A silicon nitride film 15 is formed over the silicon dioxide film 11. Base contact windows 17 and emitter window 19 are formed through the silicon nitride layer 15 by usual photoetching techniques. The emitter window 19 is opened through the silicon dioxide layer 13 by etching the silicon dioxide film 13 with an etchant for silicon dioxide (for example, hydrochloric acid by the wash-out method) or by reactive ion etching techniques.
Thereafter, a polycrystalline silicon layer 21 is grown over the entire surface of the substrate assembly. The polycrystalline silicon layer 21 is bombarded by ion implantation under specific conditions to be described more fully hereinbelow with a P-type doping ion. The P-type doping ion is preferably boron. The polycrystalline silicon layer is then etched in the pattern of an emitter electrode as shown in FIG. 4. The substrate assembly is eventually treated by thermal heating or other suitable annealing methods, such as laser treatment, under particular conditions to diffuse the boron from the polycrystalline layer into the base region B to provide a P+emitter region 23.
Next the area of the silicon dioxide film 13 exposed through the window 17 is removed by the hydrochloric acid wash-out method or by RIE to extend the window 17 down to the surface of the substrate 11. Base contact regions 25 are then formed by ion implantation of an N-type dopant, such as AS75 or P31. The structure is subsequently metallized in accordance with known practice. Since the doped polysilicon is sufficiently conducting to provide a good ohmic contact with the emitter region 23, the polysilicon remaining above the emitter region 23 can be left as shown in FIG. 4, or can be removed by suitable photoetching technique.
The doping profile of the PNP transistor provided by the above described method is set forth in FIG. 5. As shown, the emitter region, defined by the B11 profile, is very shallow and extends only to about 2000 Å. The concentration gradient of the emitter region is extremely steep indicating a very acceptable profile. The beta (current gain) values for PNP transistor devices of the invention are very high compared to known PNP devices. Beta values of greater than 200 have been obtained compared to a beta of less than 10 for conventional PNP devices. The cut off frequency (fT) is also high, i.e., 3.6 GHz, compared to 500 MHz for conventional PNP devices.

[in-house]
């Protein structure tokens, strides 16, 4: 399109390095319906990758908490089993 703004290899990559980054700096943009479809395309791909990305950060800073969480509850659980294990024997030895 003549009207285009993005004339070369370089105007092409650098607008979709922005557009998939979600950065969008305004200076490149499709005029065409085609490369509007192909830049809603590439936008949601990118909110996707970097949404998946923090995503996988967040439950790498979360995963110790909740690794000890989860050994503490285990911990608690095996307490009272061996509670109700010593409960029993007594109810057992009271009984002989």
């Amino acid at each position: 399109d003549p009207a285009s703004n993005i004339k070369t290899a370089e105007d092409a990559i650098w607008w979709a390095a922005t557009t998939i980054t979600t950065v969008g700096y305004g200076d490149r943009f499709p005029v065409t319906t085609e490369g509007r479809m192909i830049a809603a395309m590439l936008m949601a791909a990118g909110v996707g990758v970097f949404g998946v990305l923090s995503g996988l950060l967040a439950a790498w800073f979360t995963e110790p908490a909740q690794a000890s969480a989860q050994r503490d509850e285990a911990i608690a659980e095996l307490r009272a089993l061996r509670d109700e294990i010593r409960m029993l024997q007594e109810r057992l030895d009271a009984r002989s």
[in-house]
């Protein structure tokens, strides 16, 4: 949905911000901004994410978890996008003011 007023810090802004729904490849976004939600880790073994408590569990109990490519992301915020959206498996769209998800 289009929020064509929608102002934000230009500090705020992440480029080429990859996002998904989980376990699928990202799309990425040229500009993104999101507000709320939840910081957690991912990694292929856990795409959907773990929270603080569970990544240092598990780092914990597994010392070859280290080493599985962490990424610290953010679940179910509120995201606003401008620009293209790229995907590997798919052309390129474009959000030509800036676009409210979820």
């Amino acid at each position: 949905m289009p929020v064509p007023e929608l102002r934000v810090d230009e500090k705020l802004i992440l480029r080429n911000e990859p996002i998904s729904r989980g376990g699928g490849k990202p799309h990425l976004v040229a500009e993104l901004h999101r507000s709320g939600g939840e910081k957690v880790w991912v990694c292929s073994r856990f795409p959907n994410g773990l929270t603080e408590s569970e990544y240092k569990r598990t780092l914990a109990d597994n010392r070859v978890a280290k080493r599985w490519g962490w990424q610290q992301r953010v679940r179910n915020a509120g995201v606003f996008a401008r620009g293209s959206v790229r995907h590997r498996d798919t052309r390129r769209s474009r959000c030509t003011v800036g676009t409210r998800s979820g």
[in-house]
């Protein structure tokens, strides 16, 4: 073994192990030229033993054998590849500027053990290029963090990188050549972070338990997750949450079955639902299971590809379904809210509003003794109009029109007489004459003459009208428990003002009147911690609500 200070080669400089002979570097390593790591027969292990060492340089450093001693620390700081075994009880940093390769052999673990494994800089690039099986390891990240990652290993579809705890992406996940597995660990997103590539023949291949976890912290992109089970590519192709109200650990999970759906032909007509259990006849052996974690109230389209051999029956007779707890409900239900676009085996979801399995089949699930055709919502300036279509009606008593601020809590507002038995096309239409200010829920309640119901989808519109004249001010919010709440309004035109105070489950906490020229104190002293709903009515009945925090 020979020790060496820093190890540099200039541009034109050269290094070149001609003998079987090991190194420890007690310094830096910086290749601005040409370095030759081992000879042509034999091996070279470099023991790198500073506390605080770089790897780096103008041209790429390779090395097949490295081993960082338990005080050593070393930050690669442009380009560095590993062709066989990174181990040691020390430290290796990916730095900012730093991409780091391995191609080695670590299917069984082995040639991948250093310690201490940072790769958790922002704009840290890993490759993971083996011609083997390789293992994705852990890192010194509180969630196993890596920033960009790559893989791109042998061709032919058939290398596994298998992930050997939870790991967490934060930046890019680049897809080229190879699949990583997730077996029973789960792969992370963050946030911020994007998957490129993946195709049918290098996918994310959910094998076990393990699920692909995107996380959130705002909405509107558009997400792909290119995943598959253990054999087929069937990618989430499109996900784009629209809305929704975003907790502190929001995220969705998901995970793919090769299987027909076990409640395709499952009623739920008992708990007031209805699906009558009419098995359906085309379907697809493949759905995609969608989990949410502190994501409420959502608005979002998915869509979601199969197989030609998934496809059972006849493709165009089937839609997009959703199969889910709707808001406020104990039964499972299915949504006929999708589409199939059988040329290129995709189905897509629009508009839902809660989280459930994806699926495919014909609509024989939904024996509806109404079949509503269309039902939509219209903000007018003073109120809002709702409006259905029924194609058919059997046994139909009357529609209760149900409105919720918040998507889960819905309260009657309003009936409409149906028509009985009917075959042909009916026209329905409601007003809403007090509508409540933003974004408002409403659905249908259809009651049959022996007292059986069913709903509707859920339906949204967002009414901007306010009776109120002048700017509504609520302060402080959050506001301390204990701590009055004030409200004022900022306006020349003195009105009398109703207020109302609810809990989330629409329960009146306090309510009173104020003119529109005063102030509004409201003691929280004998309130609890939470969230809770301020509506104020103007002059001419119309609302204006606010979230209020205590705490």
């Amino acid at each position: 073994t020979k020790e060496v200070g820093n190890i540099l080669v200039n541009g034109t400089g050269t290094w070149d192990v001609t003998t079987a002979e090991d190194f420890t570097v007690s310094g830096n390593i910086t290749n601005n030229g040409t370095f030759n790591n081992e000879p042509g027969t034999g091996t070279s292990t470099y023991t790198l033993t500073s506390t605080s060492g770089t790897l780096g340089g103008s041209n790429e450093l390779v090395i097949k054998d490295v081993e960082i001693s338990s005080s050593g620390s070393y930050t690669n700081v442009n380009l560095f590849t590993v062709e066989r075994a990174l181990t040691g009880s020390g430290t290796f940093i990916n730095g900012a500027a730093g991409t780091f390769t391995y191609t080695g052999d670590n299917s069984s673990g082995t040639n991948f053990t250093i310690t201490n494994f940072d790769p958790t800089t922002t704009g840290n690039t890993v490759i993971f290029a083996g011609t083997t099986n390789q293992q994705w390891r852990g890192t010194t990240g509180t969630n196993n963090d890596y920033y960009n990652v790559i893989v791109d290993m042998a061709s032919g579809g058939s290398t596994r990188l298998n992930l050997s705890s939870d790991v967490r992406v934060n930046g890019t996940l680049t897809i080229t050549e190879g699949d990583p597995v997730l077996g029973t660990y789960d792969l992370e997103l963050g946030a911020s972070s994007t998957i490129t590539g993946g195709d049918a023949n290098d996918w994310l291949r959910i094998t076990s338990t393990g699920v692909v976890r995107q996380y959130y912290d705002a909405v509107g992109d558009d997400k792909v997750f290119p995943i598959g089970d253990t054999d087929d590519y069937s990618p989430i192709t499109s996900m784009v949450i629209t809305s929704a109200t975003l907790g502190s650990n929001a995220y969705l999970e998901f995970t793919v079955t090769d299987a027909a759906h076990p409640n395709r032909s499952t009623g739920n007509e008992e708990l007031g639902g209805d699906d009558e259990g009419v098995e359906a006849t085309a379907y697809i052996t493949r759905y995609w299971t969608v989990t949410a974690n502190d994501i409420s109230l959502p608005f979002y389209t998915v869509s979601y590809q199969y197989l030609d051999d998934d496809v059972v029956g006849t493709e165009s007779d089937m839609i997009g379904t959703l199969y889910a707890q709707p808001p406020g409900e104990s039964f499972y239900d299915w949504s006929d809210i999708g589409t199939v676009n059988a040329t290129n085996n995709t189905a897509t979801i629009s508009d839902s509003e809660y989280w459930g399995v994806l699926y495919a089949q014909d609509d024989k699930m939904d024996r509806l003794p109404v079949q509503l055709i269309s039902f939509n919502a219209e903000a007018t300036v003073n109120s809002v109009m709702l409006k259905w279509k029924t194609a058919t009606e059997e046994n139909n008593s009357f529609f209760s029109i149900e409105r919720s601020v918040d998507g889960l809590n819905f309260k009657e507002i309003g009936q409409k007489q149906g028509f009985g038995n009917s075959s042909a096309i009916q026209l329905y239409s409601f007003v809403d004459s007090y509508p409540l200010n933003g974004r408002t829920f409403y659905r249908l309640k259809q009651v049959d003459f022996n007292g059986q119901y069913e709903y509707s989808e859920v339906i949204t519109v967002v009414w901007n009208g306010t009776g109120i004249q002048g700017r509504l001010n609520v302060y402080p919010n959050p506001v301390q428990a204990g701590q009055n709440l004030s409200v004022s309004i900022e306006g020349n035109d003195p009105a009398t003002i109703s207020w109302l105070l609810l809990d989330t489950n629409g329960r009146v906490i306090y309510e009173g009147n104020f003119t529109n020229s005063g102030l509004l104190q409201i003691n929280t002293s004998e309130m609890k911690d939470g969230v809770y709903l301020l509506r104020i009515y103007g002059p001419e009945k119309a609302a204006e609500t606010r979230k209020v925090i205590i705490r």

The vertical, bipolar PNP transistor structure of the invention can be characterized as having an emitter region with a concentration of P-type doping ions of at least 1×1019 ions/cm3 extending to a depth of at least 2000 Å and of less than about 1×1016 ions/cm3 at a depth of 3500 Å from the surface of the monocrystalline silicon after drive-in. Preferably the emitter region has a concentration of at least 5×1019 ions/cm3 extending to a depth at least 1500 Å and of less than about 1×1017 ions/cm3 at a depth of 3000 Å. The concentration characteristics of the P-type emitter of the transistor structure of the invention provide a concentration gradient curve (refer to FIGS. 10, 12 and 14) characterized by high, uniform doping concentration near the surface of the monocrystalline silicon substrate which extends only a shallow distance from the surface and then has a very steep concentration gradient decline. These emitter region charactertistics are believed to account for the significant improvement in gain and frequency response attained by the PNP transistor structure of the invention.
The method of the invention can be used in the preparation of PNP-type transistors by a double polysilicon technique. One such method is illustrated in FIGS. 6 through 8 inclusive. In the illustrated method, a layer of polysilicon 27 is deposited on a monocrystalline silicon substrate 11. The polysilicon layer 27 is doped with an N-type dopant by ion implantation or other suitable methods. A layer of pyrolytic silicon dioxide 29 is deposited on the polysilicon layer 27. An intrinsic base region 31, which is co-extensive with a subsequent emitter region, is opened in the silicon dioxide layer 29 and the polysilicon layer 27. A collector contact region 33 is opened and coated with photoresist 34 as shown in FIG. 6.
Subsequent to opening the collector contact region 33 and the intrinsic base region 31 the structure is submitted to a re-oxidation step to provide the silicon dioxide layer 35. Since N-doped polysilicon oxidizes at a rate of about 4 times faster than the low-doped monocrystalline silicon, the oxide 37 formed on the sidewall of the polysilicon provides a barrier for the subsequently formed emitter-base junction. This permits the emitter-base junction to be terminated under thermal silicon dioxide. An intrinsic base region 39 is then formed by ion implantation of a suitable N-type dopant such as P31 or AS75.